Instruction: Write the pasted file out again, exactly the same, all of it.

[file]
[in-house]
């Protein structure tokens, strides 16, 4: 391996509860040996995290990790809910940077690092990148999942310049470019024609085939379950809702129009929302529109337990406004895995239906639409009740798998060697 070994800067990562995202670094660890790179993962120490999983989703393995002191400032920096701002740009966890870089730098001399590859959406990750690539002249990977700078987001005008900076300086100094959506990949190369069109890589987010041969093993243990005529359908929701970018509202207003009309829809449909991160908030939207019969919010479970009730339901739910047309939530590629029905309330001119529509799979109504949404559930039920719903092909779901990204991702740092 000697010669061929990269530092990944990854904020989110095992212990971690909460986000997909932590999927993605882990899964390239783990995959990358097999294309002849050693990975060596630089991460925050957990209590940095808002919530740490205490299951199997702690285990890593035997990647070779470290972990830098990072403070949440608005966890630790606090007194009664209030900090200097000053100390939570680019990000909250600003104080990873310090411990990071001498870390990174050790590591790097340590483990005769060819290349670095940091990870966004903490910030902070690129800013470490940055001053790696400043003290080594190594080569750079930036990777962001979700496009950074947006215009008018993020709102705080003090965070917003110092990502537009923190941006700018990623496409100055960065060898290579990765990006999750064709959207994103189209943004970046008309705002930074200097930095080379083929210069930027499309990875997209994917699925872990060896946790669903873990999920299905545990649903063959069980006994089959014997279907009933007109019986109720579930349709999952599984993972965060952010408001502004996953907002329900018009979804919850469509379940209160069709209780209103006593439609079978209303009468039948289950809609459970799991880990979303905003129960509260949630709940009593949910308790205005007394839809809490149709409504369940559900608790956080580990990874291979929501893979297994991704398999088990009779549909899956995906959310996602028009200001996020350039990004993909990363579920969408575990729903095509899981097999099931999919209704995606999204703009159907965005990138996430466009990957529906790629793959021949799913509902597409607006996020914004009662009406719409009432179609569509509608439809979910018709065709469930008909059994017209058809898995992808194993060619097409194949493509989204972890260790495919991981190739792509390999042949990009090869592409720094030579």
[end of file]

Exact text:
[in-house]
């Protein structure tokens, strides 16, 4: 391996509860040996995290990790809910940077690092990148999942310049470019024609085939379950809702129009929302529109337990406004895995239906639409009740798998060697 070994800067990562995202670094660890790179993962120490999983989703393995002191400032920096701002740009966890870089730098001399590859959406990750690539002249990977700078987001005008900076300086100094959506990949190369069109890589987010041969093993243990005529359908929701970018509202207003009309829809449909991160908030939207019969919010479970009730339901739910047309939530590629029905309330001119529509799979109504949404559930039920719903092909779901990204991702740092 000697010669061929990269530092990944990854904020989110095992212990971690909460986000997909932590999927993605882990899964390239783990995959990358097999294309002849050693990975060596630089991460925050957990209590940095808002919530740490205490299951199997702690285990890593035997990647070779470290972990830098990072403070949440608005966890630790606090007194009664209030900090200097000053100390939570680019990000909250600003104080990873310090411990990071001498870390990174050790590591790097340590483990005769060819290349670095940091990870966004903490910030902070690129800013470490940055001053790696400043003290080594190594080569750079930036990777962001979700496009950074947006215009008018993020709102705080003090965070917003110092990502537009923190941006700018990623496409100055960065060898290579990765990006999750064709959207994103189209943004970046008309705002930074200097930095080379083929210069930027499309990875997209994917699925872990060896946790669903873990999920299905545990649903063959069980006994089959014997279907009933007109019986109720579930349709999952599984993972965060952010408001502004996953907002329900018009979804919850469509379940209160069709209780209103006593439609079978209303009468039948289950809609459970799991880990979303905003129960509260949630709940009593949910308790205005007394839809809490149709409504369940559900608790956080580990990874291979929501893979297994991704398999088990009779549909899956995906959310996602028009200001996020350039990004993909990363579920969408575990729903095509899981097999099931999919209704995606999204703009159907965005990138996430466009990957529906790629793959021949799913509902597409607006996020914004009662009406719409009432179609569509509608439809979910018709065709469930008909059994017209058809898995992808194993060619097409194949493509989204972890260790495919991981190739792509390999042949990009090869592409720094030579």